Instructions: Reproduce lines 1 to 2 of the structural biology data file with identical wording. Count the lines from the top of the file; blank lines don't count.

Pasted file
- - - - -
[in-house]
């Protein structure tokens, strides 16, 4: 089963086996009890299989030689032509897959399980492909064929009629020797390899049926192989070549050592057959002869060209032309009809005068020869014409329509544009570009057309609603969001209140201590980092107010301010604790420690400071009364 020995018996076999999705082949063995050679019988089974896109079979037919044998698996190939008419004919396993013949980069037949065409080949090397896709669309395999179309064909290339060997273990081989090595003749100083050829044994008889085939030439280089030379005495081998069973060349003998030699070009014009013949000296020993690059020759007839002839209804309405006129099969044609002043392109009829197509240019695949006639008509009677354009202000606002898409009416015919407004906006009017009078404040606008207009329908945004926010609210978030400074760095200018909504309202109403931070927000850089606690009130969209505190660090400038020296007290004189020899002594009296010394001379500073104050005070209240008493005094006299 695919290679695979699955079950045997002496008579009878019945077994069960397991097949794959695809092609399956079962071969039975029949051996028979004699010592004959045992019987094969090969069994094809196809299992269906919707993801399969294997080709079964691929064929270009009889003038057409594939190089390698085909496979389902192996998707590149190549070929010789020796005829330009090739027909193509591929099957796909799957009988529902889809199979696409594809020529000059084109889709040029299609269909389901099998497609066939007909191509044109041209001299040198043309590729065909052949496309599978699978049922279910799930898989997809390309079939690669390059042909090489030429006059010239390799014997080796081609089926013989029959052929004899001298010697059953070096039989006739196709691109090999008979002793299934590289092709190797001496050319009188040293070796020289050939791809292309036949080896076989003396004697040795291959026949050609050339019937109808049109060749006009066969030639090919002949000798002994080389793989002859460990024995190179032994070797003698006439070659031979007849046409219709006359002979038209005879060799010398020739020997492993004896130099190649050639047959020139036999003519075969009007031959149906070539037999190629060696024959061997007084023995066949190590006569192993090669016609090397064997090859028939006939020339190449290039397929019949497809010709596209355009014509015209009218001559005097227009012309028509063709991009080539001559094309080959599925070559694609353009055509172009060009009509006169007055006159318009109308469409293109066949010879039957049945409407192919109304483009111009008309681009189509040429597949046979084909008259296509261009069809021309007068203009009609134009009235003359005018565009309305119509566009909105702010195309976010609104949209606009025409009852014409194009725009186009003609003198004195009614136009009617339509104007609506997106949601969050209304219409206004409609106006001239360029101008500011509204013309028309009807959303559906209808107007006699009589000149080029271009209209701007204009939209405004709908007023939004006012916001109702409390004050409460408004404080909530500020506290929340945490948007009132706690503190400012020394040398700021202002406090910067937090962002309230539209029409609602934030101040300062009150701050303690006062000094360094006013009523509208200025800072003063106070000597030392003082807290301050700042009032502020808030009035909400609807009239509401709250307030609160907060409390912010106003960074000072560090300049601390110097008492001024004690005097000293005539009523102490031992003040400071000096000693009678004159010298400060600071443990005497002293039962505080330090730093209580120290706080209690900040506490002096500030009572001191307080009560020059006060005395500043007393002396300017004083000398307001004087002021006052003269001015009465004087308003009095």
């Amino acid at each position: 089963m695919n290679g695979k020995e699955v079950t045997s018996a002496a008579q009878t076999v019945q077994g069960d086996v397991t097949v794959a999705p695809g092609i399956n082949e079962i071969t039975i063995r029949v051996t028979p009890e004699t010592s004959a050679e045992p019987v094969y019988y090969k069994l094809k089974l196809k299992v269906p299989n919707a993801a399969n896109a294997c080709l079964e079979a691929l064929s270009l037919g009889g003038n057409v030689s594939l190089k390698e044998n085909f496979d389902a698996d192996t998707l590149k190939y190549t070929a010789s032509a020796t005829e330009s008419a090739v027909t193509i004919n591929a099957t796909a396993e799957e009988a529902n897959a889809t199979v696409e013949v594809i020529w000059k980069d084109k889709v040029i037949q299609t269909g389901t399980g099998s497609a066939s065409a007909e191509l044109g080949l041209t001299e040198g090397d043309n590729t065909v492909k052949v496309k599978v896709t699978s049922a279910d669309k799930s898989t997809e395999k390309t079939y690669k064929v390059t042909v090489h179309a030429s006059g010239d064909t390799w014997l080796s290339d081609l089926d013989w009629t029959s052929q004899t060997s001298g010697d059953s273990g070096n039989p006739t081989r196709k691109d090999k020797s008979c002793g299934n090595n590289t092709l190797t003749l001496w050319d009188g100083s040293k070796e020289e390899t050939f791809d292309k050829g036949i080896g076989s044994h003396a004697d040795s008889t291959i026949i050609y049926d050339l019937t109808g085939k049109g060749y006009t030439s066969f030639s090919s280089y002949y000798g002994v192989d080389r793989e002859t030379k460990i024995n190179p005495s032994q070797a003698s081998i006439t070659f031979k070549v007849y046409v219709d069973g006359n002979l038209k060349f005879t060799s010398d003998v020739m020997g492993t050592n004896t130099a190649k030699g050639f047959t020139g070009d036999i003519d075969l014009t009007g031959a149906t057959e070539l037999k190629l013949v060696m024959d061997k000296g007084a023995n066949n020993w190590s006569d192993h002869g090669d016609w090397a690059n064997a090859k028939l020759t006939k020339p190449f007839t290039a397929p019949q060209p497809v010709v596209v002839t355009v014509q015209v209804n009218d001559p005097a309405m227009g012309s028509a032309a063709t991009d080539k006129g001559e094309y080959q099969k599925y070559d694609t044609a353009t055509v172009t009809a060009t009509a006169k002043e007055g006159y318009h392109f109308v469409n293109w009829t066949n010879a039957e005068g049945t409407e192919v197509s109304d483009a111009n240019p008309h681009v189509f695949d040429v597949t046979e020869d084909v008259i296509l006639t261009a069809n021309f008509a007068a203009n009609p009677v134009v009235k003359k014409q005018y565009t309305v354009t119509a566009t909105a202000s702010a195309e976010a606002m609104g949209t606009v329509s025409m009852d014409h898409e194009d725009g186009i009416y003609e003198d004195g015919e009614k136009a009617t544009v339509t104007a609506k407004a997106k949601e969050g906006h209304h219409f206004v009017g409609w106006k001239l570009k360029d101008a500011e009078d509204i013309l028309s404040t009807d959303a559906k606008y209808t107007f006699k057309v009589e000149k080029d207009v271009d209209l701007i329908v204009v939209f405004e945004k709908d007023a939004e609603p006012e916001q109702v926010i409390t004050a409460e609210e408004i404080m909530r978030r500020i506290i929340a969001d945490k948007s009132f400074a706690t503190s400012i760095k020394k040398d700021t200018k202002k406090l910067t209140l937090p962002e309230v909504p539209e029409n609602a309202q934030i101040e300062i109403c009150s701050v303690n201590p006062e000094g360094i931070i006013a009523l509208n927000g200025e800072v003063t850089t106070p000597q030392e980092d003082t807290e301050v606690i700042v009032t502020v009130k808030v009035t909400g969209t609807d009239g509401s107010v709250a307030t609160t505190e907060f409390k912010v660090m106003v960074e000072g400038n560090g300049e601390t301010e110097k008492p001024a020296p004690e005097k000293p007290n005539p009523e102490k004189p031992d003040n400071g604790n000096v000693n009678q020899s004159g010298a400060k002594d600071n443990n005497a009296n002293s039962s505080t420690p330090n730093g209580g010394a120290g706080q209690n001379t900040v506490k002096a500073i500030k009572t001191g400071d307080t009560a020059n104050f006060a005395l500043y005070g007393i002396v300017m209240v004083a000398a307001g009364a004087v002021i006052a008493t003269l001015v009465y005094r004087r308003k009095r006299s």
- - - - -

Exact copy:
[in-house]
């Protein structure tokens, strides 16, 4: 089963086996009890299989030689032509897959399980492909064929009629020797390899049926192989070549050592057959002869060209032309009809005068020869014409329509544009570009057309609603969001209140201590980092107010301010604790420690400071009364 020995018996076999999705082949063995050679019988089974896109079979037919044998698996190939008419004919396993013949980069037949065409080949090397896709669309395999179309064909290339060997273990081989090595003749100083050829044994008889085939030439280089030379005495081998069973060349003998030699070009014009013949000296020993690059020759007839002839209804309405006129099969044609002043392109009829197509240019695949006639008509009677354009202000606002898409009416015919407004906006009017009078404040606008207009329908945004926010609210978030400074760095200018909504309202109403931070927000850089606690009130969209505190660090400038020296007290004189020899002594009296010394001379500073104050005070209240008493005094006299 695919290679695979699955079950045997002496008579009878019945077994069960397991097949794959695809092609399956079962071969039975029949051996028979004699010592004959045992019987094969090969069994094809196809299992269906919707993801399969294997080709079964691929064929270009009889003038057409594939190089390698085909496979389902192996998707590149190549070929010789020796005829330009090739027909193509591929099957796909799957009988529902889809199979696409594809020529000059084109889709040029299609269909389901099998497609066939007909191509044109041209001299040198043309590729065909052949496309599978699978049922279910799930898989997809390309079939690669390059042909090489030429006059010239390799014997080796081609089926013989029959052929004899001298010697059953070096039989006739196709691109090999008979002793299934590289092709190797001496050319009188040293070796020289050939791809292309036949080896076989003396004697040795291959026949050609050339019937109808049109060749006009066969030639090919002949000798002994080389793989002859460990024995190179032994070797003698006439070659031979007849046409219709006359002979038209005879060799010398020739020997492993004896130099190649050639047959020139036999003519075969009007031959149906070539037999190629060696024959061997007084023995066949190590006569192993090669016609090397064997090859028939006939020339190449290039397929019949497809010709596209355009014509015209009218001559005097227009012309028509063709991009080539001559094309080959599925070559694609353009055509172009060009009509006169007055006159318009109308469409293109066949010879039957049945409407192919109304483009111009008309681009189509040429597949046979084909008259296509261009069809021309007068203009009609134009009235003359005018565009309305119509566009909105702010195309976010609104949209606009025409009852014409194009725009186009003609003198004195009614136009009617339509104007609506997106949601969050209304219409206004409609106006001239360029101008500011509204013309028309009807959303559906209808107007006699009589000149080029271009209209701007204009939209405004709908007023939004006012916001109702409390004050409460408004404080909530500020506290929340945490948007009132706690503190400012020394040398700021202002406090910067937090962002309230539209029409609602934030101040300062009150701050303690006062000094360094006013009523509208200025800072003063106070000597030392003082807290301050700042009032502020808030009035909400609807009239509401709250307030609160907060409390912010106003960074000072560090300049601390110097008492001024004690005097000293005539009523102490031992003040400071000096000693009678004159010298400060600071443990005497002293039962505080330090730093209580120290706080209690900040506490002096500030009572001191307080009560020059006060005395500043007393002396300017004083000398307001004087002021006052003269001015009465004087308003009095």